But it got me thinking – why are there always women in the Maltesers advert? Fair enough, they quite often get female comedians, who tend to look relatively like real women. But why are Maltesers synonymous with a ‘naughty’ but ‘light’ treat? Hardly any calories, dainty little chocolate to pop in to your dainty little mouth so you don’t look too greedy! But still buy our product please! It’s aimed at you after all – we’ve gone to all this effort, so you better buy our product. Whereas chocolate that’s aimed more towards men – Snickers for example – is promoted like it’s an imperative, a must have, a necessity. ‘Get some nuts’ or ‘you’re not you when you’re hungry’ push absolutely no guilt whatsoever on men for eating chocolate. For them, it’s encouraged as a staple, not a naughty little treat.

It might not seem important how chocolate advertises itself. It might not seem important that food is gendered, when there’s so many other problems going on in the world. It’s how advertising works, you might say, looking at specific groups of people as a target audience, and selling to them.

But it’s just tiring. I am tired of being made to feel a certain way because I am a woman. I am tired of feeling guilty for doing things that a man is encouraged to do, of my gender seemingly dictating what I should eat, what I should drink, what I should buy.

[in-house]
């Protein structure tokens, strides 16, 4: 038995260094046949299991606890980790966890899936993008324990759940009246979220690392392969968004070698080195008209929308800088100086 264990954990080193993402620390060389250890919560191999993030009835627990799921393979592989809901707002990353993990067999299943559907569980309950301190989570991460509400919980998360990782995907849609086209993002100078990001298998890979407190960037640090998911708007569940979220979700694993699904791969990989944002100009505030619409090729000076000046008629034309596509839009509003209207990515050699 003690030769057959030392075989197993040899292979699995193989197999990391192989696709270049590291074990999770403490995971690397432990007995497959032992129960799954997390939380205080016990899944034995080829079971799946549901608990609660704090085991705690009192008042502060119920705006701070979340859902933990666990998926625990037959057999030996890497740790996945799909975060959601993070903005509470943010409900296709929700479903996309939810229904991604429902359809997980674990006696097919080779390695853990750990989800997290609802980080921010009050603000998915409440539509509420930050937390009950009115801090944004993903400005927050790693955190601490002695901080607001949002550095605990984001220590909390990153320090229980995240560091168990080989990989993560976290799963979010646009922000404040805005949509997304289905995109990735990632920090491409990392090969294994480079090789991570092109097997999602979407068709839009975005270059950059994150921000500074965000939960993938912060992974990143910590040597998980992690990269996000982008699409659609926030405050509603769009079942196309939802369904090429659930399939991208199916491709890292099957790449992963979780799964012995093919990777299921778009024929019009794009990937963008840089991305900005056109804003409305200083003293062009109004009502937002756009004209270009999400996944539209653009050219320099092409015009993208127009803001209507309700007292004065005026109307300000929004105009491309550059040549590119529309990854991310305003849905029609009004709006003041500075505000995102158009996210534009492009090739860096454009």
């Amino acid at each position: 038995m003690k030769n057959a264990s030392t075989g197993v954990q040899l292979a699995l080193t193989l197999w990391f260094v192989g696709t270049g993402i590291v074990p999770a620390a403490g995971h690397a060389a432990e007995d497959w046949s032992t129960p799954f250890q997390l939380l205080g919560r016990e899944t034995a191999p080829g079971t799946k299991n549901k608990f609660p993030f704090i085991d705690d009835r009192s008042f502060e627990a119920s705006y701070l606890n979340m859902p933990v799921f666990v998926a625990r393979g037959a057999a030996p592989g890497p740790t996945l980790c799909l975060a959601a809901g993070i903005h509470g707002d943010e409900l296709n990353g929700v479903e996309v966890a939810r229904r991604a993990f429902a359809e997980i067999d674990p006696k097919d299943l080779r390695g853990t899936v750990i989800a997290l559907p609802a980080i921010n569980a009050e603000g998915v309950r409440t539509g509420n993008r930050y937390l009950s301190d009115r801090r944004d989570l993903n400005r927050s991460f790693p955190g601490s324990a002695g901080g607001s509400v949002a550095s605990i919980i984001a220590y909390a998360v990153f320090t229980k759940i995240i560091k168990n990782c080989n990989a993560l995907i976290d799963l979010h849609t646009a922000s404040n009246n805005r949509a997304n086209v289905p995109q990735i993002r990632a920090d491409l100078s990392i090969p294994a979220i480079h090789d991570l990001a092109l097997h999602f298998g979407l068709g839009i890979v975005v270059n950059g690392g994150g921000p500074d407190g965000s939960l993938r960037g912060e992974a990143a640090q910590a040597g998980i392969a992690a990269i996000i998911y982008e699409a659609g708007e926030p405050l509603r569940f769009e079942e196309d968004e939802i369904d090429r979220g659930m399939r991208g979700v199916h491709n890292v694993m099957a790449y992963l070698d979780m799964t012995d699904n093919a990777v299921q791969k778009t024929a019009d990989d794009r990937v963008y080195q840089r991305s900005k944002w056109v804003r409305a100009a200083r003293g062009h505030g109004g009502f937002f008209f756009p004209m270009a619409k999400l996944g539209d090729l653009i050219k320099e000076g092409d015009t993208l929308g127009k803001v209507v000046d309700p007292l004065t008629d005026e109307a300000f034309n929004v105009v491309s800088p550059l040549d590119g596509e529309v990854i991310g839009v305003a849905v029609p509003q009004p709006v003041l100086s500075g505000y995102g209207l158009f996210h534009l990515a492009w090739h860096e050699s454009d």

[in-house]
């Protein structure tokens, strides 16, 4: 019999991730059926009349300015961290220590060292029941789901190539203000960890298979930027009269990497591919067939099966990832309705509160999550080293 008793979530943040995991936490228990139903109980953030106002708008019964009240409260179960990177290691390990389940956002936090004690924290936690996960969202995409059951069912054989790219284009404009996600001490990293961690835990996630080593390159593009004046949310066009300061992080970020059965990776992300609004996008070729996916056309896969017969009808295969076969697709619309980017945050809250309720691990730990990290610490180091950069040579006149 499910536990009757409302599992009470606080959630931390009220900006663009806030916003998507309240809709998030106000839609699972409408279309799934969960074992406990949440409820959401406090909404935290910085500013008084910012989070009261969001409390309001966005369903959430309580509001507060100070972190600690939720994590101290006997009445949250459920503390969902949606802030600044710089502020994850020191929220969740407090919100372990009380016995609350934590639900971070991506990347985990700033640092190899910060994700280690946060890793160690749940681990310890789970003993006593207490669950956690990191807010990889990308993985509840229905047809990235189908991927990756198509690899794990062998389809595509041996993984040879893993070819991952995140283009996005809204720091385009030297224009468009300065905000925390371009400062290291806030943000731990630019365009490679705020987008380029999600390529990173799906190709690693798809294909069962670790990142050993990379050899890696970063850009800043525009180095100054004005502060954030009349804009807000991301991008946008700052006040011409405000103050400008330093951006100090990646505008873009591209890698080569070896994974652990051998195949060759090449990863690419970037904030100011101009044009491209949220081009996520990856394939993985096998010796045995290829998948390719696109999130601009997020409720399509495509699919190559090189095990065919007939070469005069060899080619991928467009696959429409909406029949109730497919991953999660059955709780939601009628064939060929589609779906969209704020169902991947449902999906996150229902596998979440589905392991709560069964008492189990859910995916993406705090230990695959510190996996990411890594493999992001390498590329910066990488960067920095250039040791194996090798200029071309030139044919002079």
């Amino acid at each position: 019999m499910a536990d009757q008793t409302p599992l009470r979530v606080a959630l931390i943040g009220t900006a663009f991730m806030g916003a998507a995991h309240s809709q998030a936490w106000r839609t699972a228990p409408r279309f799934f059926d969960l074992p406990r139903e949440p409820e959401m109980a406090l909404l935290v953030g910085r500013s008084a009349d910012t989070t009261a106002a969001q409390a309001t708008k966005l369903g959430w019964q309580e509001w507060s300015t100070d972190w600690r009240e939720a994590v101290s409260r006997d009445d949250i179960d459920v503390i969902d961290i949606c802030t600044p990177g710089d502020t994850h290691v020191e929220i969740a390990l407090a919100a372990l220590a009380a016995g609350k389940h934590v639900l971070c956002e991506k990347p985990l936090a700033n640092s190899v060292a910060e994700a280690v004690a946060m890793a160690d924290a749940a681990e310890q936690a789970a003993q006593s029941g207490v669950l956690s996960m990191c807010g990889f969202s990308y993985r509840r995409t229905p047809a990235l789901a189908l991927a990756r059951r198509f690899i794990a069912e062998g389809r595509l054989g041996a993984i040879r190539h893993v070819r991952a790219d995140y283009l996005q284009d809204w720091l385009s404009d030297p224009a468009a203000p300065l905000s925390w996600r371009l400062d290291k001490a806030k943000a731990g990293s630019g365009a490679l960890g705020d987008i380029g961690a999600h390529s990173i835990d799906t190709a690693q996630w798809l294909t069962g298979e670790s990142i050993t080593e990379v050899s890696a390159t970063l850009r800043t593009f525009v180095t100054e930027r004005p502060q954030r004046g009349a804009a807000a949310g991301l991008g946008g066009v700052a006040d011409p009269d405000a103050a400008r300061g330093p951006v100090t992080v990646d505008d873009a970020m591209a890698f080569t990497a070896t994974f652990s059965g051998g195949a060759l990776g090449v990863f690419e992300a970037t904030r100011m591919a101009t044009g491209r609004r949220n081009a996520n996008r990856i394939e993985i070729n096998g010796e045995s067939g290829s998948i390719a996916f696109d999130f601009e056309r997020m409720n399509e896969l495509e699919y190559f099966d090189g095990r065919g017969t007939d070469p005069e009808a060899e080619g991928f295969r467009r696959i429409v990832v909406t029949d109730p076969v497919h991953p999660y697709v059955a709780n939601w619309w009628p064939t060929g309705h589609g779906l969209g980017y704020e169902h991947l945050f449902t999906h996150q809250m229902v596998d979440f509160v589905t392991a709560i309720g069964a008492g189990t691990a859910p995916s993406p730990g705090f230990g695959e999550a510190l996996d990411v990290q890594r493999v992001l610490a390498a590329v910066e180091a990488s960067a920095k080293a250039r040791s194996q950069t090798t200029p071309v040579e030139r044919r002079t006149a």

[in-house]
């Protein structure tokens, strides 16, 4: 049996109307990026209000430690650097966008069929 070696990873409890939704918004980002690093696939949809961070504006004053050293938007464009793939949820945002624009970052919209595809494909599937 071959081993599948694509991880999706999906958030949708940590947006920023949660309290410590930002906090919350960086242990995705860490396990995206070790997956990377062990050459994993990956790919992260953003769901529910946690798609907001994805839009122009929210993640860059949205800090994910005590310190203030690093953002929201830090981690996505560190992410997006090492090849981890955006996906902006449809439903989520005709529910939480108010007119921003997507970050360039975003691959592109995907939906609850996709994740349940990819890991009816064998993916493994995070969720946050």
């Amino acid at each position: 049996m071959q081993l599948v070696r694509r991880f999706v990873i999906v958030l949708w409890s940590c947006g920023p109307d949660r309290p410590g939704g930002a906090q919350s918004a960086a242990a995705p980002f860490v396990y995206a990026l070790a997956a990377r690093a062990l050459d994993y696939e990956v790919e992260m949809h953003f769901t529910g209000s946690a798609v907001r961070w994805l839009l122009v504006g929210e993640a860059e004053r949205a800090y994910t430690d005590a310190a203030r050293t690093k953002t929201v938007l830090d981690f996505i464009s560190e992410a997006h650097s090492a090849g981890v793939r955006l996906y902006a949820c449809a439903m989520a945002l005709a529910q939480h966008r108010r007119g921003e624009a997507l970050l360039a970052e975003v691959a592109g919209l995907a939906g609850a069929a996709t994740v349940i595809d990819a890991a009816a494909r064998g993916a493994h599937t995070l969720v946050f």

Diet coke is not a drink for women. It is a carbonated cola drink. It is genderless. (Secret I got told by Briony – while coke zero and diet coke are both caffeine and sugar free, they are marketed and packaged differently because apparently men wouldn’t buy diet coke.)

Women can eat Yorkie bars. Women can do whatever they choose, thank you very fucking much.

Yoghurt is not a female food. It is not a male food. Food doesn’t have a gender so help me god. why would it even be a female food? Because it’s… runny? Pink when it’s strawberry flavoured? Has the whole world gone mad and I am the only one who has noticed?

While we’re on the topic of packaging and marketing dear friends, let’s discuss the fact that female razors are more expensive than male razors. Women are told by society that we should be hairless. That we should literally alter the way our bodies work to conform to a societal norm. Now, if you want to shave your legs, because you prefer the way it looks and feels, then very good, absolutely fine. But you shouldn’t have to pay more than a man for that privilege.

Men also make the decision whether to shave their faces. But for some reason we’re paying more for something which is, across society and culture, impressed upon us as not our own choice, but the way it should be. Plus, making them pink is a very bizarre choice. Do you know what a razor is? It is blades. Which will cut you. Every time I shave my legs I cut them, somewhere, at least once. It does not help me that the razor is pink.


On the plus side, there is hope on the horizon. Bodyform’s new advert is rather wonderful. It shows women running, fighting, falling, getting back up again. They get cut, and scraped, and bruised, and all of this shows just how alive they are. Isn’t that wonderful? Bodyform make the point that blood should not stop our ability to do anything. When we’re on our periods we’re not skipping around in white jeans with perfect hair. We’re probably, like a lot of the times during the rest of the month, sweaty, trying, working, doing.

A woman’s ability is in no way impeded by her gender. We can eat Maltesers and drink beer and go nowhere near yoghurt because it is disgusting.

And none of it has to be sodding pink.



Words by Sian Brett
Images/Videos courtesy of Maltesers, Snickers, Diet Coke, Yorkie, Gillette, Bic & Bodyform